Friday, August 12, 2011

Why do we hate Congress?

The most recent NYT/CBS public opinion poll shows Congress's approval rating down to about 14% favorable. (According to Fox, it's 10%!) Wow. That is really low. I don't remember when people hated Congress this much.

This low opinion of Congress obviously reflects unhappiness with the recent debt ceiling negotiations, which didn't seem to reflect well on anyone in Congress. But the parties did finally reach an agreement, and the agreement probably reflects, about as well as any agreement could, a consensus on what Americans want to do about debt and deficit reduction. Apparently, not much.  The poll results do seem to indicate that many, perhaps most people, would have preferred to see some revenue increases as part of the mix. But my guess is that the negative reaction to watching how Congress works has more to do with the process than the result. People are frustrated that it was so hard for Congress to get something done that a consensus wanted to get done. That most members seemed more intent on blocking the other side's plan than in adapting their own plan in a way that would enable us to move forward.

Maybe, however, we ought to recognize that if Congress is not functioning properly, that to some extent reflects a larger dysfunction among ourselves. After all, Congress is the part of government that reflects all of us more accurately than any other part of government. So if Congress acts in a way that is fractious and partisan and ill-informed and stubborn and foolish, maybe if we looked in the mirror, we might see some of those same traits. It's also interesting to note that while opinions of Congress are at a particularly low point right now, our low opinion of Congress is nothing new. The funny thing is that polls over time also show that people don't usually hate their own Congressman. It's everyone else's Congressman we are unhappy with. (Even that may be changing, however. According CNN, most people right now don't even want to see their own Congressman re-elected.) Or maybe it's just that we are sick of the whole process. According to these poll results, people want to see more compromise. But it may be that what we really want is for the other side's representatives to compromise. When our own representatives compromise, we're not so happy about that.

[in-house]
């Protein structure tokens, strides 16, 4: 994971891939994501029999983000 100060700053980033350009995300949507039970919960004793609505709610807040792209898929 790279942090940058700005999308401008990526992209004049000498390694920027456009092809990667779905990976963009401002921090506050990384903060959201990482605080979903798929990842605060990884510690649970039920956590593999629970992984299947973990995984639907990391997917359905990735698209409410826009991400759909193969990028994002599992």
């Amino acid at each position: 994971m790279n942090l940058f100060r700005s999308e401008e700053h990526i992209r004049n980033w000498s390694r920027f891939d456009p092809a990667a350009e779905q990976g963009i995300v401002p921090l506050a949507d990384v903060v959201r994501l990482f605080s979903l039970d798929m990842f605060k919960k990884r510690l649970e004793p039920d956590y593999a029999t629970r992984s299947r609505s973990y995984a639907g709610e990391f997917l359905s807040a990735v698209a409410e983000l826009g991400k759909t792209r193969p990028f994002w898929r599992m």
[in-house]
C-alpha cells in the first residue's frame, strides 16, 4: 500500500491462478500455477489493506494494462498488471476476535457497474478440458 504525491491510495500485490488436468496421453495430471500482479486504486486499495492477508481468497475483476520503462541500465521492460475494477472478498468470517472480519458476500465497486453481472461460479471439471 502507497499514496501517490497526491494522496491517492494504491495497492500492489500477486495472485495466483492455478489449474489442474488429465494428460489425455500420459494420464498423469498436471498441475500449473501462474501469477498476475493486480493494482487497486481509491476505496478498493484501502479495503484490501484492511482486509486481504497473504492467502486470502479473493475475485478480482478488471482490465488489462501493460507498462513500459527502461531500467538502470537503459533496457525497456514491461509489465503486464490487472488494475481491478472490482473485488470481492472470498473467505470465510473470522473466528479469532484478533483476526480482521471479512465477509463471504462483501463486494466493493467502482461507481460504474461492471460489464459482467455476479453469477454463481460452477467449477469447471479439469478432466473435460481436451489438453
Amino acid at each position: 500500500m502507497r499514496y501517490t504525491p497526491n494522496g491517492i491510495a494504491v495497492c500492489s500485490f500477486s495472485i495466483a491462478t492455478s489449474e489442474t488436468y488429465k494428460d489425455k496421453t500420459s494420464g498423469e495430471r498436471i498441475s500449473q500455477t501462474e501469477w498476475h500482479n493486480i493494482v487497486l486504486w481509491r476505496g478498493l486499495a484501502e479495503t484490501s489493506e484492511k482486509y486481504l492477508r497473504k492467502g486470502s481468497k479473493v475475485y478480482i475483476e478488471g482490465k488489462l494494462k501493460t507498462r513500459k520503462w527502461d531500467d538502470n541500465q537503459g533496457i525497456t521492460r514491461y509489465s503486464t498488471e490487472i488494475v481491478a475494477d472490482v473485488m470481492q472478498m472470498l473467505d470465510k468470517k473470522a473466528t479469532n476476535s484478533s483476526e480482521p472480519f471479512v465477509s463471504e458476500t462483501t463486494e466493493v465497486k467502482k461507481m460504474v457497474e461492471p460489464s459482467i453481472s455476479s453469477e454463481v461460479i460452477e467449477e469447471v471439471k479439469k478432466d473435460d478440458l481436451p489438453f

In President Obama's speech in Michigan on Wednesday, he tried to channel people's frustration with Congrees in a positive direction. The president asked people to send a message to Congress to put aside some of the partisan wrangling, and just try to get stuff done that most people seem to want done. People may have voted for divided government. That doesn't mean they wanted dysfunctional government.

Partisans on the right need to recognize that the results of the 2010 election do not mean that people were buying 100% of what the Tea Party was selling. And polls since that time show a steady decline in the popularity of that particular program. Partisans on the left need to recognize that the Republicans won the 2010 mid-term elections. That means the left can get even less of what they advocated than they could prior in the previous two years. Both sides need to recognize that they need the other side to get anything passed. If the deficit battle proved anything, it certainly proved that. But there ought to be enough things that would command a majority of the people's support that the parties can agree on at least a few positive programs. The alternative is gridlock, and gridlock isn't making anybody look good right now.

(Capitol dome photo from CSI)

1 comment:

  1. Good call and nice write up Joe. Looking back, polls related to congress seem to drop dramatically whenever they are in the news. That probably reflects the bickering that is such a part of the each news cycle as well as individuals and parties using the publicity as a way to score points for their side (even though they actually lose support).

    According to a CBS poll, on the weekend of the house's vote on health care reform, Pelosi's approval rating was 11% and Reid's was 8%. That is a lot of hate. However, when they go silent approval tends to rise.

    As you note, most people like their own representatives! It's the other guy's representative who drops the ball. I wonder if that is a way to defend our own choices as well as the result of porkulous spending.

    Before accepting a poll as a realistic gauge, I like to know who gives the poll, read the questions carefully and then understand who takes the poll. In some cases it is important to get likely voter samples. If not, the polls lose predictive value. The meaning of a poll can be manipulated pretty easily to reflect a desired outcome. In general, we shouldn't rely on Gatorade to tell us we need sodium in a sports drink. They tend to sell bias.